Finding out that you are allergic to antibiotics can be bad news, since it can affect the way that you are treated for certain illnesses. It is critical to keep yourself safe when you have this type of allergy, so make sure that you do these four things if you want to avoid a potential allergic reaction.
1. Mention It At Every Appointment Make sure that you mention your allergy at every medical appointment that you attend, even if you have seen the doctor before and have told him or her about your allergy. Even though medical professionals should check your chart for these things, you can never be too careful. This can help you ensure that your doctor does not accidentally give you any antibiotics. Instead, he or she can talk to you about alternative treatments for various ailments that would otherwise require an antibiotic.
2. Carefully Check All Medication Don't assume that all antibiotics come in a pill or liquid form. A lot of other things, such as topical medications, include antibiotics as well. To prevent any potential incidents, it is worth it to carefully check the ingredients list for any medication that you take or use. You can also ask your doctor or your pharmacist if certain medications include antibiotics, just to be on the safe side.
3. Have Your Prescriptions Filled at a Compounding Pharmacy Even though you might not have any problems having your prescriptions filled at a "regular" pharmacy, you should know that antibiotics are commonly handled and filled in your average pharmacy setting. This means that there is a chance that certain work surfaces -- or pharmacists' hands -- are contaminated.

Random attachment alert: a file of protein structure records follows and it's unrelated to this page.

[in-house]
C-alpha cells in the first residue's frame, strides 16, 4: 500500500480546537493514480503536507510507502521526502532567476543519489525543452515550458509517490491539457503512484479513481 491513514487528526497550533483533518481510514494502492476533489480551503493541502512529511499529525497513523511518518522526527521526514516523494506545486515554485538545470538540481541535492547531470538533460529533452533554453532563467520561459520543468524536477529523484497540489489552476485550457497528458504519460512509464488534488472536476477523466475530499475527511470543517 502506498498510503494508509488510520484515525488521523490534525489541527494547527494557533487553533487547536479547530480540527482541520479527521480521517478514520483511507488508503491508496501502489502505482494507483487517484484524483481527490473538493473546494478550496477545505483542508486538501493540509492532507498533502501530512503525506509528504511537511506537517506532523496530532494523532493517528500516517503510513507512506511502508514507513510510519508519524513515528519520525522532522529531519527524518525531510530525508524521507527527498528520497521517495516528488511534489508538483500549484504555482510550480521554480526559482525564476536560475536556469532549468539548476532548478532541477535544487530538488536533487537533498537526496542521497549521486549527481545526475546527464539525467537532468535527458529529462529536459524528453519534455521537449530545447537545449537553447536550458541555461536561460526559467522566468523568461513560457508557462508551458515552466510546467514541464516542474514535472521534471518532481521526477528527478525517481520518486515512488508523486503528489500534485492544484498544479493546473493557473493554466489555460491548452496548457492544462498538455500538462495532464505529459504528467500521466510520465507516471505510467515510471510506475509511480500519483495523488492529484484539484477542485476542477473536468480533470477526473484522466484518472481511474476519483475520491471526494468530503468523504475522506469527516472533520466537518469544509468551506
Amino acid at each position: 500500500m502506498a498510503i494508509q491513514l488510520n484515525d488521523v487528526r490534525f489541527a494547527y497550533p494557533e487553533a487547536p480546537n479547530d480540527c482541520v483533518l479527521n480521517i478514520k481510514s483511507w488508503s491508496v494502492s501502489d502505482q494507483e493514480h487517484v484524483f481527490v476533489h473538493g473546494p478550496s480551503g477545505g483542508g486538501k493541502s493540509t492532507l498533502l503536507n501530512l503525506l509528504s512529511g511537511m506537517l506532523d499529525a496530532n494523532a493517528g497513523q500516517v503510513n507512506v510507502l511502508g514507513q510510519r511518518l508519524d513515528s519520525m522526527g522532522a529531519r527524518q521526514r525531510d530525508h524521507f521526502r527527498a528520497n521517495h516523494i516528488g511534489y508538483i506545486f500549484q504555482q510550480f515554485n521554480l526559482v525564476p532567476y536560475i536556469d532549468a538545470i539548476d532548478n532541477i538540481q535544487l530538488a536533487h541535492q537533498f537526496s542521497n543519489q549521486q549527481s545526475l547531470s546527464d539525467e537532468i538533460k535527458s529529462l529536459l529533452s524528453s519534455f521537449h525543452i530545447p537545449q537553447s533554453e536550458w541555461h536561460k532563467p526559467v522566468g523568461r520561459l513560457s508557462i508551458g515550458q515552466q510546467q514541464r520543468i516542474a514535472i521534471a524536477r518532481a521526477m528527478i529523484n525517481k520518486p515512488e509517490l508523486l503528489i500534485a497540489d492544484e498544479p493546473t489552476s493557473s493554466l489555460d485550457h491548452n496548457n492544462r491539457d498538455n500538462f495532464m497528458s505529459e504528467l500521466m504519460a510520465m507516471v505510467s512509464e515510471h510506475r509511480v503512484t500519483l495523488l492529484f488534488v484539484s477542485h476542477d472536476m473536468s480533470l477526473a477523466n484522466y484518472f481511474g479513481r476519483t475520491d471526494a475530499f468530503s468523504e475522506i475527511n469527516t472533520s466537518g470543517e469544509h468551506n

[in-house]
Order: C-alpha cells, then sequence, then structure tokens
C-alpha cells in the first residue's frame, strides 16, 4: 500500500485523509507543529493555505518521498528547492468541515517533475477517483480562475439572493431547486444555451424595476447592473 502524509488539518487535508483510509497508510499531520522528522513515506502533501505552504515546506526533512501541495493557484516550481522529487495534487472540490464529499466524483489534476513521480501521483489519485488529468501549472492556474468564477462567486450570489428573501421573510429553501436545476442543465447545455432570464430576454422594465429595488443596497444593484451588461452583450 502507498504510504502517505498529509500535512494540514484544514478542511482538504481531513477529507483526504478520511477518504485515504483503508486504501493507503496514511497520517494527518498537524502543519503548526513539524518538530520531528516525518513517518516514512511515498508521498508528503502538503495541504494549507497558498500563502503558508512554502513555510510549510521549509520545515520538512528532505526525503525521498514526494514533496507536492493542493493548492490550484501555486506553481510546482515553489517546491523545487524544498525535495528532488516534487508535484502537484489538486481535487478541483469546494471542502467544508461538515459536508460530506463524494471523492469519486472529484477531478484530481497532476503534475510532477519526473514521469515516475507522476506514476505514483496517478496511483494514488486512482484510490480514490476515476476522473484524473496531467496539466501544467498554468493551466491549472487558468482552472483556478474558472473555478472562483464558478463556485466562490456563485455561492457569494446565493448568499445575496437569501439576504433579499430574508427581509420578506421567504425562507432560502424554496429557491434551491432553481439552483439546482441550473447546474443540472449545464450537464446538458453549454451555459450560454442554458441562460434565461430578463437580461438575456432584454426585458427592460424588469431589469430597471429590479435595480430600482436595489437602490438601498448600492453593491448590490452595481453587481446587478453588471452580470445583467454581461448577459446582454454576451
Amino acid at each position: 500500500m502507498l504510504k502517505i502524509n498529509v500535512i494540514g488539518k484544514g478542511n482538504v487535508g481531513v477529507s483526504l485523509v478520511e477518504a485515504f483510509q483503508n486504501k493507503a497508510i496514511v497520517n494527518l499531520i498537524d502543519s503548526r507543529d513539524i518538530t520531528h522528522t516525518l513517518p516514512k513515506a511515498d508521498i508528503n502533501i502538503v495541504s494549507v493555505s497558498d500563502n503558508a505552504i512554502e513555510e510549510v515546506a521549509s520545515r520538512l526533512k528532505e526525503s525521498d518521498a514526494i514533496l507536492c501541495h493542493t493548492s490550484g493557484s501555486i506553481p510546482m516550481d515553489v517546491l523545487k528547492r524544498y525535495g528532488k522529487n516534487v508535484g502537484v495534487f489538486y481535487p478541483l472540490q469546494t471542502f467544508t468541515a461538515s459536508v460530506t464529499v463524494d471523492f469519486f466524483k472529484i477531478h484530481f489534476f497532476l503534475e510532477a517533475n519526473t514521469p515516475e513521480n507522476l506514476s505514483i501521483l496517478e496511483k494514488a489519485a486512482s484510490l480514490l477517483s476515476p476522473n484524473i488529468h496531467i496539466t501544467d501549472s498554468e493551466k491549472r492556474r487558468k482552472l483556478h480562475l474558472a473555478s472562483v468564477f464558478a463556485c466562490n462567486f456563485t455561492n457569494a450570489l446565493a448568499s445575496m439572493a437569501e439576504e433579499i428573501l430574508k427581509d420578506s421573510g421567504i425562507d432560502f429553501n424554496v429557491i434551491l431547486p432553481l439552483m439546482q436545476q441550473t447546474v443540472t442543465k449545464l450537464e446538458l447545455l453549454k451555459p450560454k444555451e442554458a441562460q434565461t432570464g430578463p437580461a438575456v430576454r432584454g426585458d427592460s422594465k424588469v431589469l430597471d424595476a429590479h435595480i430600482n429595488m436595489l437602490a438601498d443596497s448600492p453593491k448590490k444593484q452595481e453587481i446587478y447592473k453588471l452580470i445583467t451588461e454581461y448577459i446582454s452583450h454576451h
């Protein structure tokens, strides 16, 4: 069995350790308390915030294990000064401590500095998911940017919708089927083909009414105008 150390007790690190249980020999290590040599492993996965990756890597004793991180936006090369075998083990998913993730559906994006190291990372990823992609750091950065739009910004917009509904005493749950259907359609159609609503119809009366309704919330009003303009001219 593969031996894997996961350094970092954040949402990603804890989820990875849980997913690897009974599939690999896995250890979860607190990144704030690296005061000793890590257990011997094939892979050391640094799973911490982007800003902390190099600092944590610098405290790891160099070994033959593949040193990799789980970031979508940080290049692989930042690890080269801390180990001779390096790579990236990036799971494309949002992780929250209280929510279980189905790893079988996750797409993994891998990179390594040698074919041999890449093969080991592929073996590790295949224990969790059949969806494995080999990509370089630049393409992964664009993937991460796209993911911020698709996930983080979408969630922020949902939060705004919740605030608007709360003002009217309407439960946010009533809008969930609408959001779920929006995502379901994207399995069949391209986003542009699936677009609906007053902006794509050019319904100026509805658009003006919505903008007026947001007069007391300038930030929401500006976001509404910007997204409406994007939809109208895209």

Even though you would probably like to think that there are proper cleaning and hand washing methods in place, it's better to be safe and have your prescriptions filled at a compounding pharmacy like Camelback Pharmacy. Since the pharmacists at these pharmacies are more accustomed to dealing with people who have allergies to certain medications, there is a better chance that certain methods have been employed to prevent contamination.
4. Use Caution When Handling Others' Medication If you find yourself handling other peoples' medications -- such as if you give medicine to your kids or other family members or if you work in the healthcare industry -- you should always use caution when handling antibiotics. Depending on how serious your allergy is, coming in contact with antibiotics without wearing gloves could be harmful.